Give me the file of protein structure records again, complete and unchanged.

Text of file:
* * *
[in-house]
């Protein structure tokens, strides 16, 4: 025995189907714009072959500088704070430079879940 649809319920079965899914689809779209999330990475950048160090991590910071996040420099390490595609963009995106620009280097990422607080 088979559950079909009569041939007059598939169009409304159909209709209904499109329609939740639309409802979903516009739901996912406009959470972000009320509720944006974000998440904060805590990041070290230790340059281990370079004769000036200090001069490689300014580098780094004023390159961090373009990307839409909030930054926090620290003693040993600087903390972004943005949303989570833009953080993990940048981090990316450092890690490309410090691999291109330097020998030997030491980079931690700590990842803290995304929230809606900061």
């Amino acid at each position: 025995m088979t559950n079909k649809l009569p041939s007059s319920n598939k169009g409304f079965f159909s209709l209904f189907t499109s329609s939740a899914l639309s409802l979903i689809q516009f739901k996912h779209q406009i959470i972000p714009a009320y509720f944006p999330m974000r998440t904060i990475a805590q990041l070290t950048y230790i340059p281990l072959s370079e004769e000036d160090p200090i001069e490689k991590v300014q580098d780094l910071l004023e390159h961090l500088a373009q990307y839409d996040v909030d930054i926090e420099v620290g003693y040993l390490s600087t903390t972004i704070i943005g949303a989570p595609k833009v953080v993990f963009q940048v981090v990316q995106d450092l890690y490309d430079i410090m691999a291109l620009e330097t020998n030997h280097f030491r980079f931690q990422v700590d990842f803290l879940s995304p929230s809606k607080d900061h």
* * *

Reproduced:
[in-house]
């Protein structure tokens, strides 16, 4: 025995189907714009072959500088704070430079879940 649809319920079965899914689809779209999330990475950048160090991590910071996040420099390490595609963009995106620009280097990422607080 088979559950079909009569041939007059598939169009409304159909209709209904499109329609939740639309409802979903516009739901996912406009959470972000009320509720944006974000998440904060805590990041070290230790340059281990370079004769000036200090001069490689300014580098780094004023390159961090373009990307839409909030930054926090620290003693040993600087903390972004943005949303989570833009953080993990940048981090990316450092890690490309410090691999291109330097020998030997030491980079931690700590990842803290995304929230809606900061």
């Amino acid at each position: 025995m088979t559950n079909k649809l009569p041939s007059s319920n598939k169009g409304f079965f159909s209709l209904f189907t499109s329609s939740a899914l639309s409802l979903i689809q516009f739901k996912h779209q406009i959470i972000p714009a009320y509720f944006p999330m974000r998440t904060i990475a805590q990041l070290t950048y230790i340059p281990l072959s370079e004769e000036d160090p200090i001069e490689k991590v300014q580098d780094l910071l004023e390159h961090l500088a373009q990307y839409d996040v909030d930054i926090e420099v620290g003693y040993l390490s600087t903390t972004i704070i943005g949303a989570p595609k833009v953080v993990f963009q940048v981090v990316q995106d450092l890690y490309d430079i410090m691999a291109l620009e330097t020998n030997h280097f030491r980079f931690q990422v700590d990842f803290l879940s995304p929230s809606k607080d900061h």